Today’s perception of journalism is a far cry from the kind of frantic immediacy and eagle-eyed integrity that is depicted in All the President’s Men. It’s extremely telling that most modern films about the process of news media are period pictures, from Spotlight to Zodiac. After all, All the President’s Men was a 1976 adaptation of a 1974 book of a 1972 investigation; journalism still more or less looked the way it did then. People actually turned up at strangers’ doorsteps at all hours of the night to confirm stories, and journalists were held more closely accountable for purveying false information. If anything, the film’s mild criticisms about Woodstein’s loose relationship with journalistic ethics feels cute by today’s standards: it’s doubtful Deep Throat would criticize ’70s print media’s “inexactitude and shallowness” if he could spend five minutes on Gawker or BuzzFeed.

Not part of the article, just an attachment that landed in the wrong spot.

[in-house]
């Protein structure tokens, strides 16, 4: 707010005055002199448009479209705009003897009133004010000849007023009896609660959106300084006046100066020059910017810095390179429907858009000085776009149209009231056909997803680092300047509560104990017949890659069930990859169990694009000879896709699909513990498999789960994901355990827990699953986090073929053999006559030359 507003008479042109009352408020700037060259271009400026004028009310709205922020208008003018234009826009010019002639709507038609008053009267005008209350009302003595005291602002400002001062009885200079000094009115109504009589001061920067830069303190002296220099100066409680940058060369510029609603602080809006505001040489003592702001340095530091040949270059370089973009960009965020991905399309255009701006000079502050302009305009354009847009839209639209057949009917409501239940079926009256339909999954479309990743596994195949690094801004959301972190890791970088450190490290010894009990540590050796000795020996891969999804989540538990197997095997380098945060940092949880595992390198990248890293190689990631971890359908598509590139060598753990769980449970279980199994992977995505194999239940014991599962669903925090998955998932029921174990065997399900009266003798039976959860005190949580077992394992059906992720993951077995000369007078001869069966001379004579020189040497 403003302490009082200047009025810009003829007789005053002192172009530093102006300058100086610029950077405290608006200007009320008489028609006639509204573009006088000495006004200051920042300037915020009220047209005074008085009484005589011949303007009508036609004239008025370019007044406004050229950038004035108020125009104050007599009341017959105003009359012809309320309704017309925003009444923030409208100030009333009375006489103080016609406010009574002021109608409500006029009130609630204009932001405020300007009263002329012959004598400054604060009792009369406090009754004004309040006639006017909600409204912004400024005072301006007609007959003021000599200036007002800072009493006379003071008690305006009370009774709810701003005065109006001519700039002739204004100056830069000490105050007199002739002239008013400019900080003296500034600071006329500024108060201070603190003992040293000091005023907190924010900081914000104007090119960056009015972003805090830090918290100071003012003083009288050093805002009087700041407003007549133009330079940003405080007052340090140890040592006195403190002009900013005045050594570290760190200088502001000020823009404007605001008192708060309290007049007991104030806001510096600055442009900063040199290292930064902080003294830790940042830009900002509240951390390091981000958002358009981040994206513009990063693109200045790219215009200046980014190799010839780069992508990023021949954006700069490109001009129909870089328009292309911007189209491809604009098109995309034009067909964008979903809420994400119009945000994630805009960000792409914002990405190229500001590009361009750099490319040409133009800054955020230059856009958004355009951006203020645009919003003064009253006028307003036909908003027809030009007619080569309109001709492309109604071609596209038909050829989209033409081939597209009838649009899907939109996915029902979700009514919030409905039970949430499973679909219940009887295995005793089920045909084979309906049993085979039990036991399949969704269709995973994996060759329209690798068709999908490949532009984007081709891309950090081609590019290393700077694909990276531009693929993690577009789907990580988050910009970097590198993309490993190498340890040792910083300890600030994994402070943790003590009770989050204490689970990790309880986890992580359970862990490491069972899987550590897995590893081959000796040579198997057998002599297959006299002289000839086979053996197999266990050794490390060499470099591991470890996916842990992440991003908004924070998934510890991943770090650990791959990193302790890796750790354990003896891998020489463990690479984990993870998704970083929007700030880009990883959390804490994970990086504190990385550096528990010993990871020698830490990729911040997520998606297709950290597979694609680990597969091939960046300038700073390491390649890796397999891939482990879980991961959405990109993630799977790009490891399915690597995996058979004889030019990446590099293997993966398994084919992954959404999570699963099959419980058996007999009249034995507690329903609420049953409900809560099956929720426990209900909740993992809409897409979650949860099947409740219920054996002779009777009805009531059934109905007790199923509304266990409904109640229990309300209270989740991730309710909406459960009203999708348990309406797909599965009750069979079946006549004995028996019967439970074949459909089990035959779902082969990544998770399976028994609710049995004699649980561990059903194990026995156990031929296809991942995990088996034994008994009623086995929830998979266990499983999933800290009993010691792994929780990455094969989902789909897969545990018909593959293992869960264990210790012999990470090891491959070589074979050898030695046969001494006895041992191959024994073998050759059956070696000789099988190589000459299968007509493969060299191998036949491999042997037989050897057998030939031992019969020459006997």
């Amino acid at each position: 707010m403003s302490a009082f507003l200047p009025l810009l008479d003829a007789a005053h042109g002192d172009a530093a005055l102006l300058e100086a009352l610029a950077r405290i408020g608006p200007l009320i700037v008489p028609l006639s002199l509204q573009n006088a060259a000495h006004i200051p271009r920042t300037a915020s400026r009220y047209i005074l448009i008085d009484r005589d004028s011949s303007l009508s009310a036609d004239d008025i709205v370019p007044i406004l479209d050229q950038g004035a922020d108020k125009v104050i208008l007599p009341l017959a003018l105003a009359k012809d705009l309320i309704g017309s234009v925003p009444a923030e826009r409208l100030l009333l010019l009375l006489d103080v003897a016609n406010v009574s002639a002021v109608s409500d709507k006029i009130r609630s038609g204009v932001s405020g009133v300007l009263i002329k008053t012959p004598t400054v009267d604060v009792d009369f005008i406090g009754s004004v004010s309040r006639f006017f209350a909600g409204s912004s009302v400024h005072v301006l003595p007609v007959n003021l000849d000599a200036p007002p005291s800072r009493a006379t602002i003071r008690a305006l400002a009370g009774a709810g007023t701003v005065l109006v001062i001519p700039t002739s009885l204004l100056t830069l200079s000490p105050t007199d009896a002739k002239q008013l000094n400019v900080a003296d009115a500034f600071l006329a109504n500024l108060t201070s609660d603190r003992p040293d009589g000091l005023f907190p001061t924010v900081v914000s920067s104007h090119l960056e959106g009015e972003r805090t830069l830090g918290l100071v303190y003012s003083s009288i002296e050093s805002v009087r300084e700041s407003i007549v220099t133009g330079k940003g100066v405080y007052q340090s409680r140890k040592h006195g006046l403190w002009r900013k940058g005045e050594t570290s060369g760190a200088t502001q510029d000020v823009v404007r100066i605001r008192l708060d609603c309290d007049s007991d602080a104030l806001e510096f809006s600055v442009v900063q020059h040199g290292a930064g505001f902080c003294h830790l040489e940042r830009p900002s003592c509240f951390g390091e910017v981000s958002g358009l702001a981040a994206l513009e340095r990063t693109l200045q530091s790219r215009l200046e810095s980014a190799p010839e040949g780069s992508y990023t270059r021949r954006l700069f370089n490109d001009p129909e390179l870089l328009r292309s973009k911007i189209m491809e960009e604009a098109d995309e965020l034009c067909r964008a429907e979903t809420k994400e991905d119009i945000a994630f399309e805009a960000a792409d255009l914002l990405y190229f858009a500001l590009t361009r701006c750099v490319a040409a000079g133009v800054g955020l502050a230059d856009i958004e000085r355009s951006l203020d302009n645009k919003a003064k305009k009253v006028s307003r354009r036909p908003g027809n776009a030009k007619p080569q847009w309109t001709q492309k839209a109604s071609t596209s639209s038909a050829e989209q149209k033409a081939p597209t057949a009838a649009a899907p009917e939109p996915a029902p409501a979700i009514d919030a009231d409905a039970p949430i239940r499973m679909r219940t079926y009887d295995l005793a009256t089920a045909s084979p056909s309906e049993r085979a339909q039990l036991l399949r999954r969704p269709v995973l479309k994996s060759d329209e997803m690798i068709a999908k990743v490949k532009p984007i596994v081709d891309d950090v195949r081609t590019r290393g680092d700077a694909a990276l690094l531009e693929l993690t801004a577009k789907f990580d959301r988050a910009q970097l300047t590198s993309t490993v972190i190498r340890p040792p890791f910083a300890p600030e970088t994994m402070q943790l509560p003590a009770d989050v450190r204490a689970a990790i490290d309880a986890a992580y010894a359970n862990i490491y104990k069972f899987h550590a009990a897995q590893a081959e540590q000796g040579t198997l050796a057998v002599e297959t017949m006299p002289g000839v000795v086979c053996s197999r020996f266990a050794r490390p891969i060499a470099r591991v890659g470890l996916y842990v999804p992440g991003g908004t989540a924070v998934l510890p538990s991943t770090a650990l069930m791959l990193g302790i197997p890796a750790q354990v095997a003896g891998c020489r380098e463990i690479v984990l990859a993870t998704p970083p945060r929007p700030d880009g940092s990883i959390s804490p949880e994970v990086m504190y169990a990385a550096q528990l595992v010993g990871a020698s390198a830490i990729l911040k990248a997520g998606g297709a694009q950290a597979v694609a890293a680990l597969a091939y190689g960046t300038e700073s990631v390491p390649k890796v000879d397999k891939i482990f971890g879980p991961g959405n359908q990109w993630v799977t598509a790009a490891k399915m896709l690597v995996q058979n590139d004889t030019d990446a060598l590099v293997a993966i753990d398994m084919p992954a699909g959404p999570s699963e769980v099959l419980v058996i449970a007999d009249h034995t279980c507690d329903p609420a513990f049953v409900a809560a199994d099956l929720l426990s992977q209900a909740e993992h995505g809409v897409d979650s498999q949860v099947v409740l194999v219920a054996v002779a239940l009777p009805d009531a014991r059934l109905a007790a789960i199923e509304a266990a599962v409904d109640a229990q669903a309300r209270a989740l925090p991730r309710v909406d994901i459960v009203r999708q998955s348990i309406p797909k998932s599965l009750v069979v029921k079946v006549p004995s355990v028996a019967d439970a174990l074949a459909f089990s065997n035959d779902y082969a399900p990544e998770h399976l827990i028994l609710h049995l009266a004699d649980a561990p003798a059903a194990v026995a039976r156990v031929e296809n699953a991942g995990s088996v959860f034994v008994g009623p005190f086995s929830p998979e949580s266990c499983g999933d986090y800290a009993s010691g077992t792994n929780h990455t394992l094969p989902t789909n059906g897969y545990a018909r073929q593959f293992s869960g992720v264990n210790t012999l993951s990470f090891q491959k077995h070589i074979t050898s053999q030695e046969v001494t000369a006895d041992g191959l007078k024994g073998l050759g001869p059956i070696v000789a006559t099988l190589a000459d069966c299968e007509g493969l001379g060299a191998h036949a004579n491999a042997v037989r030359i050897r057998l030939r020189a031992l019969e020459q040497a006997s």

As the Internet continues to kill print media and the increased democratization of the media gives anyone with Google, a keyboard, and an opinion a major voice in American journalistic discourse, it becomes ever clearer that we will not getsee a film like Alan J. Pakula’s seminal political thriller anytime soon. However, if we eventually see a contemporary, vibrant, and engrossing film about the power of modern 21st century journalists who manage to avoid listicle duty and crack a major news story in a tactile and dramatic way, perhaps All the President’s Men can draw the modern parallel for which we are long overdue.